As of Jan 2020, I am enrolled at Eastern Michigan University with the intention of graduating with a Bachelor's in Music Therapy. The intended time is about 2.5 years before internship.
Beginning this journey was fraught with insecurities, questions, and back and forth decision making. Should I go back to school? Is it worth the financial investment? Will I be able to handle being a student again?
Getting put back into a student situation allows me to gain more insight into the psyche of my students - the need to impress, not seeing the end game but finding it necessary to take small steps in the direction the teacher asks, and how we willingly force ourselves into situations where we will be dragged into personal development whether we like it or not. The class which I expect the most personal growth for myself this semester is conducting class. After all, leading bands, orchestras and chips requires a certain amount of human potential that is not easily taught - leadership, authoritativeness, direction, and allowing to be vulnerable enough to admit where we could all do better as a group.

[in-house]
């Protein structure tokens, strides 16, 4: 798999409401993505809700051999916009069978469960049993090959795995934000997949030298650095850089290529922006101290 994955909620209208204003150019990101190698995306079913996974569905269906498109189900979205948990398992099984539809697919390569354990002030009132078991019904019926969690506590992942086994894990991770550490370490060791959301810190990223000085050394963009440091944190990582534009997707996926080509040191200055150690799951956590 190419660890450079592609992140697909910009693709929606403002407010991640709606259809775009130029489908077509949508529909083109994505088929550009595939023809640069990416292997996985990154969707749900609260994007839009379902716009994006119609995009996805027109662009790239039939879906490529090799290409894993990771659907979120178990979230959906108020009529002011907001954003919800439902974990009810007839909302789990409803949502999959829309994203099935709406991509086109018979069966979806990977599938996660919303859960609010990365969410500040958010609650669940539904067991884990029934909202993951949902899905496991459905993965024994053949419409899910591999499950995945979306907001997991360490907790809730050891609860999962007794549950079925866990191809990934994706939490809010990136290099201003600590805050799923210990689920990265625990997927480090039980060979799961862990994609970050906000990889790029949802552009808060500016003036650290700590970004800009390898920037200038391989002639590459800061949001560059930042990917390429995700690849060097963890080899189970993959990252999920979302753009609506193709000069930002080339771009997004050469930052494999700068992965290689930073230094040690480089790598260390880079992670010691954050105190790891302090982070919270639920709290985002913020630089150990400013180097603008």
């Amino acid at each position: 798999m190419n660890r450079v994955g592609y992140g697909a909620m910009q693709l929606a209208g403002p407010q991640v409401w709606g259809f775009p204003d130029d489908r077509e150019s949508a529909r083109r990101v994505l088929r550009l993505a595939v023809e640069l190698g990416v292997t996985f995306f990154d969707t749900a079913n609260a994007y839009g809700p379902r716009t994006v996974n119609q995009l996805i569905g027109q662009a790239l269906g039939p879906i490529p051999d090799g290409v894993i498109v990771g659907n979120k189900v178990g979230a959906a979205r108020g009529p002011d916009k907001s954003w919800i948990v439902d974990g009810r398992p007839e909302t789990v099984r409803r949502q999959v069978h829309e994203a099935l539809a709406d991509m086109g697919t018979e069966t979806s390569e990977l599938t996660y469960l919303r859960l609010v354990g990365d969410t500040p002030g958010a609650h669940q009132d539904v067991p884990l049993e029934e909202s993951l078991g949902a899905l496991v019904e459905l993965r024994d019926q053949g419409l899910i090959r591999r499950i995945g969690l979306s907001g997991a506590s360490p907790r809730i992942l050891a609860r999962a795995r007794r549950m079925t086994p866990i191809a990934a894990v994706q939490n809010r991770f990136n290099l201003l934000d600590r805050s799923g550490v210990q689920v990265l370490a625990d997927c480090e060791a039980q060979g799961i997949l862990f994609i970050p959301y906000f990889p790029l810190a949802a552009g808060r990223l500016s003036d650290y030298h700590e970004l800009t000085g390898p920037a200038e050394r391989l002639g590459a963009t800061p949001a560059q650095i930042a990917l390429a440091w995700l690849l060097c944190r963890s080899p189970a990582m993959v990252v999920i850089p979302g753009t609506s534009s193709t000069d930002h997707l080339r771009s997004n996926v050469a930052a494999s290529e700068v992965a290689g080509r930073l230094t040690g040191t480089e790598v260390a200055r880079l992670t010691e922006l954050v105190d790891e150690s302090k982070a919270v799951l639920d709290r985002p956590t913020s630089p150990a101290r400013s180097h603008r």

I had a poster in my room when I was a kid. It read, "If you want to lead the orchestra, you must first turn your back on the crowd." That phrase really seems to stick with me during my formative years. Now that life has brow beaten me into compliance as an adult with adult responsibilities, I find myself looking again at this simplistic phrase. I see it as a way of encouraging individuality, putting in more work than others, and not putting too much thought into what others think of you. As I'm finding through various readings for class, a good conductor actually needs to be aware of what the ensemble is thinking of you. (We are assuming an adult ensemble and not a middle school ensemble where it is more important to teach the fundamentals of music.) Adult musicians are just like other people and have differing motivations and drives. You need to be the kind of leader that they WANT to follow. It is all too easy for musicians to just bury their eyeballs in the music and do their own thing, but you must convince them that you have something important they need to know.
My class agreed that the qualities of a good conductor strongly overlap with the qualities of a overall good person. I often tell people that music is a skill that can be taught, and musicians are just that: people who play music. We are MUSICIANS, not MAGICIANS. There is nothing magic about putting in the practice time to add tempt perfection in a piece of music. But there is a bit of magic in a good conductor that brings out the best in its ensemble members.
I'm out to get that, and make it my own.